FIG. 1 shows the block diagram of a power sensor consisting of three sensor branches A, B and C. The input signal fed in at the input E, which is expressed in relation to earth and whose power is to be measured, is firstly fed directly at the input to a first sensor branch A, consisting of the detectors 4 and 5 which are arranged spatially offset; in this first sensor branch A, the signal power is measured in a lower power measurement range of, for example, from −70 to −16 dBm. Between the two detectors 4 and 5, a line 1 is arranged which is dimensioned in such a way that, at the highest measurement frequency of the power sensor, it substantially has the length λ/4 (λ=wavelength). Owing to the differences in propagation time, which are associated with the line, for incident and reflected waves, the differential voltage tapped at the measurement-voltage taps 24, 25 as the sum of the output signals of the two detectors is substantially independent of the matching of the subsequent power splitter 11, and therefore remains proportional to the input power throughout the frequency range. Owing to the differences in propagation time produced by the λ/4 line, the reflections produced by the detectors 4 and 5 are furthermore compensated so that, at least in the upper working-frequency range, a significant improvement in the matching at the input E is achieved.
Instead of two measurement-voltage taps, it could also be possible to use three or more, which, with suitable dimensioning of the line sections connected in-between, would permit an even greater independence from the matching of the power splitter 11 for the power measurement in the most sensitive sensor branch.
After having passed through the first sensor branch, the signal power to be measured is fed directly to a resistive power splitter 11, which is characterized by the s parameters s22=s32 and s33=s23, and therefore permits symmetrical division of the input power even in the event of mismatching on the output side. The equally large signal-power components produced by the power splitter 11 are fed to the two parallel sensor branches B and C. The two sensor branches B and C have two differently dimensioned attenuation stages 12 and 13, 16, which are dimensioned in such a way that the two detectors 6, 7 and 8, 9 are respectively driven for a different measurement range of the input power. In these measurement ranges, the differential output voltages which can be tapped from the measurement taps 26, 27 and 28, 29, respectively, are proportional to the signal power fed to the input E. The attenuator 12 of the sensor branch B is, for example, dimensioned in such a way that the input-power range −22 to +4 dBm is covered by the detector 6, 7, and the attenuators 13, 16 of the sensor branch C with the detector 8, 9 are dimensioned in such a way that the power range −2 to +20 dBm is covered by this branch. Together with the input-side sensor branch A, a larger dynamic range is hence acquired overall by these three simultaneously acting sensor branches. Between the individual detectors 6, 7 and 8, 9 of these two additional sensor branches B and C formed in this way, it is in turn possible to interpose lines 38 and 39 which reduce the mismatches at the output of the attenuators, and therefore undesired attenuation changes as a function of frequency. The lines 1, 14, 38 and 39 are respectively terminated with their characteristic impedance; the line 1 is terminated by the input impedance of the power splitter 11, the line 14 is terminated by the input impedance of the attenuator 16 and the lines 38 and 39 are terminated by the additional terminating resistors 30, 31.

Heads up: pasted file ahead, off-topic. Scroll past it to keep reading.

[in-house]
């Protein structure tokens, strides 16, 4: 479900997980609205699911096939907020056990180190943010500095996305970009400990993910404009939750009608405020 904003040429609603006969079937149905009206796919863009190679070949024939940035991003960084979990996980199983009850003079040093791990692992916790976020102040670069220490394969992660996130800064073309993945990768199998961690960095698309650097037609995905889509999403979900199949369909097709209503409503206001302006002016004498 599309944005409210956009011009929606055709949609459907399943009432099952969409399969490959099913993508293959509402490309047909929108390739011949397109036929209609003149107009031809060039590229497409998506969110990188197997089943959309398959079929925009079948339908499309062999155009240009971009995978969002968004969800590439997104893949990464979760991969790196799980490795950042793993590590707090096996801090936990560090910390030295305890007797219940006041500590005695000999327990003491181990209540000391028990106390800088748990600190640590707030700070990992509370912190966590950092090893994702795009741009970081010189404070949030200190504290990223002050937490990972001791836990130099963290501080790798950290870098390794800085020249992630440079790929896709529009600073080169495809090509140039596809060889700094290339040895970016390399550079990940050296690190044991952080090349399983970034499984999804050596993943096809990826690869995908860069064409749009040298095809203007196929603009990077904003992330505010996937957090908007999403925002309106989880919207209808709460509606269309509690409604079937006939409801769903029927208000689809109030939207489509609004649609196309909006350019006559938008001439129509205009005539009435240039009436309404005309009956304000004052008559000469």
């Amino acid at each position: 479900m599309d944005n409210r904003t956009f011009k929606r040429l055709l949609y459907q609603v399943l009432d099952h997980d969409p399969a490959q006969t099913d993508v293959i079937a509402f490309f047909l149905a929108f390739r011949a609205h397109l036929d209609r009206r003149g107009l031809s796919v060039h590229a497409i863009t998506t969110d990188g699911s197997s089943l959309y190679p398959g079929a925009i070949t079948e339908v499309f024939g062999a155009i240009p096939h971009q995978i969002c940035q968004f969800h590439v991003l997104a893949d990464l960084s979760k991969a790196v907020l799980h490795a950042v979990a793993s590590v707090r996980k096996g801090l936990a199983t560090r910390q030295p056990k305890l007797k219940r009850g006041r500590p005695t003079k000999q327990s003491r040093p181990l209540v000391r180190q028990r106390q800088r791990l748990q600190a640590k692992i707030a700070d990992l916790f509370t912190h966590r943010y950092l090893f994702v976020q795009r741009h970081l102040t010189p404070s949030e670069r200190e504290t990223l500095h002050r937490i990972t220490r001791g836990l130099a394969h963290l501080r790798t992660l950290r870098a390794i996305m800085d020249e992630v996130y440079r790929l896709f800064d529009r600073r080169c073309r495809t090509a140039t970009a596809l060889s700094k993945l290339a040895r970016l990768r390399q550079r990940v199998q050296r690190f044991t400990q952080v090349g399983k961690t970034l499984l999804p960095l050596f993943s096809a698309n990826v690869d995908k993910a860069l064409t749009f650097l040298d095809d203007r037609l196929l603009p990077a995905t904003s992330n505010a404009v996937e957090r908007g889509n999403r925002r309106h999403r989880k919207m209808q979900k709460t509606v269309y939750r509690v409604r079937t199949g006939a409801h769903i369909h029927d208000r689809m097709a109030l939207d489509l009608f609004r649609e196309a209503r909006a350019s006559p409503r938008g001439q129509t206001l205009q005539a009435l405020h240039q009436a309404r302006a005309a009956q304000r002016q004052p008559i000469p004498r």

The attenuation for the sensor branch C is carried out in two stages 13, 16, with an attenuator 13 preferably identical to the attenuator 12 being selected. This preserves the symmetry of the arrangement up until the output of these attenuators, and it is merely furthermore necessary to ensure that the attenuator 16 has a low frequency response of the attenuation. The arrangement with two attenuation stages for the sensor branch C, moreover, also has the further advantage that this sensor branch can be isolated better from the measurement input E. If all of the attenuation for the sensor branch C were to be carried out in the attenuator 13, then the output of this attenuator would carry a level that is reduced by 40 dB in relation to the measurement input, and because of the spatial proximity to the power splitter, this would entail frequency-dependent crosstalk which could not be reduced even by lengthening the line 14. Therefore, the line 14 carries a level which is so great that the crosstalk from the measurement input can be neglected, so that the length of the line 14 can be dimensioned in such a way that the sensor branch C can in turn be arranged far enough away from the measurement input E. Lastly, two attenuation values of the order of 20 dB each can be produced more easily than a single one of the order of 40 dB. The three sensor branches with the detectors are respectively connected directly, without capacitive, inductive or mixed capacitive/inductive coupling elements, to the input E and to the attenuators 12, 16.